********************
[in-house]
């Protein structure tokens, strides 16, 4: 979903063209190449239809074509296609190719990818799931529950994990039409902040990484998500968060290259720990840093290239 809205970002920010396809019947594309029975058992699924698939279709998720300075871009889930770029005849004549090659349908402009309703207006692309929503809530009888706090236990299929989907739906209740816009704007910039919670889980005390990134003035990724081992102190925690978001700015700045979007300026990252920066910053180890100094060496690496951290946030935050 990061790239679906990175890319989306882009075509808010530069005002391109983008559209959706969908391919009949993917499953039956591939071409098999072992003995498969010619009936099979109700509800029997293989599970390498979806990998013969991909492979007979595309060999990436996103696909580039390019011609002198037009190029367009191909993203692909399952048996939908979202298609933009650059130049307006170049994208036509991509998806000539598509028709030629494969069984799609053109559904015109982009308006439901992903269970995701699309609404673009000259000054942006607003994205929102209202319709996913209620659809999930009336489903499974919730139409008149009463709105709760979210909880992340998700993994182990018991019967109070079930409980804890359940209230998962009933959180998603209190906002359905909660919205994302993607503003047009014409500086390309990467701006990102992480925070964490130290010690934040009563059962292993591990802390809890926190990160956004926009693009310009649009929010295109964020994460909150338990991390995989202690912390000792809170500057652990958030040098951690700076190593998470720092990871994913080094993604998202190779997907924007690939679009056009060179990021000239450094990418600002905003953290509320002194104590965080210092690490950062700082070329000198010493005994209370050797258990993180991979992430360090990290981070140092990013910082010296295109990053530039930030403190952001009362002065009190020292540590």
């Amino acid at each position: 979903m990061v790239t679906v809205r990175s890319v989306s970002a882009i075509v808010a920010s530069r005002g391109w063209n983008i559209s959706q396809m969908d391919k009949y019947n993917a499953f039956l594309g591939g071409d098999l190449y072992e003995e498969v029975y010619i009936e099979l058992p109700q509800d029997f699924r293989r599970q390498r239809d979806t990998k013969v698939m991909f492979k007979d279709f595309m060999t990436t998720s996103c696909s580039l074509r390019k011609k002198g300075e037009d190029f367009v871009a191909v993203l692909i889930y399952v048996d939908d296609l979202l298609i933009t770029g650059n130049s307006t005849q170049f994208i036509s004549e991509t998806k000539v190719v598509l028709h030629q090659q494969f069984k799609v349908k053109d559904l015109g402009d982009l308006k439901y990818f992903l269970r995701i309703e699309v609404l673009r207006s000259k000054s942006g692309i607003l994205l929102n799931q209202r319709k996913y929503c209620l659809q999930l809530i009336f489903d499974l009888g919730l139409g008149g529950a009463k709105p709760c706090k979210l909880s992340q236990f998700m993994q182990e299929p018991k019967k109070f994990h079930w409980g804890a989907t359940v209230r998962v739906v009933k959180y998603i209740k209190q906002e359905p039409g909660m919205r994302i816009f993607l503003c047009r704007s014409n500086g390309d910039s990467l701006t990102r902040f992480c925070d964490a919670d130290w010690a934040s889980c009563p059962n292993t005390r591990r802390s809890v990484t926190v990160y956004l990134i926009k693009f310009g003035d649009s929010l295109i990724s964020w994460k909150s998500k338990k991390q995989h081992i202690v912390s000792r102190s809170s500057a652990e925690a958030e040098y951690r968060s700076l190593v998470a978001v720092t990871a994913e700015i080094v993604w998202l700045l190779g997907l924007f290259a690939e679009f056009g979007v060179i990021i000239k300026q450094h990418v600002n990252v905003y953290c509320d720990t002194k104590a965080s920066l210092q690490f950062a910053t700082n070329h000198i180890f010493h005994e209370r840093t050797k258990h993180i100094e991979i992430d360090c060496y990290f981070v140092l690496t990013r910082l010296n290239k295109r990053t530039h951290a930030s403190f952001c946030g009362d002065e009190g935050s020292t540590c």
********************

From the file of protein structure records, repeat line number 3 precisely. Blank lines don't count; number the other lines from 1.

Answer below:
């Amino acid at each position: 979903m990061v790239t679906v809205r990175s890319v989306s970002a882009i075509v808010a920010s530069r005002g391109w063209n983008i559209s959706q396809m969908d391919k009949y019947n993917a499953f039956l594309g591939g071409d098999l190449y072992e003995e498969v029975y010619i009936e099979l058992p109700q509800d029997f699924r293989r599970q390498r239809d979806t990998k013969v698939m991909f492979k007979d279709f595309m060999t990436t998720s996103c696909s580039l074509r390019k011609k002198g300075e037009d190029f367009v871009a191909v993203l692909i889930y399952v048996d939908d296609l979202l298609i933009t770029g650059n130049s307006t005849q170049f994208i036509s004549e991509t998806k000539v190719v598509l028709h030629q090659q494969f069984k799609v349908k053109d559904l015109g402009d982009l308006k439901y990818f992903l269970r995701i309703e699309v609404l673009r207006s000259k000054s942006g692309i607003l994205l929102n799931q209202r319709k996913y929503c209620l659809q999930l809530i009336f489903d499974l009888g919730l139409g008149g529950a009463k709105p709760c706090k979210l909880s992340q236990f998700m993994q182990e299929p018991k019967k109070f994990h079930w409980g804890a989907t359940v209230r998962v739906v009933k959180y998603i209740k209190q906002e359905p039409g909660m919205r994302i816009f993607l503003c047009r704007s014409n500086g390309d910039s990467l701006t990102r902040f992480c925070d964490a919670d130290w010690a934040s889980c009563p059962n292993t005390r591990r802390s809890v990484t926190v990160y956004l990134i926009k693009f310009g003035d649009s929010l295109i990724s964020w994460k909150s998500k338990k991390q995989h081992i202690v912390s000792r102190s809170s500057a652990e925690a958030e040098y951690r968060s700076l190593v998470a978001v720092t990871a994913e700015i080094v993604w998202l700045l190779g997907l924007f290259a690939e679009f056009g979007v060179i990021i000239k300026q450094h990418v600002n990252v905003y953290c509320d720990t002194k104590a965080s920066l210092q690490f950062a910053t700082n070329h000198i180890f010493h005994e209370r840093t050797k258990h993180i100094e991979i992430d360090c060496y990290f981070v140092l690496t990013r910082l010296n290239k295109r990053t530039h951290a930030s403190f952001c946030g009362d002065e009190g935050s020292t540590c």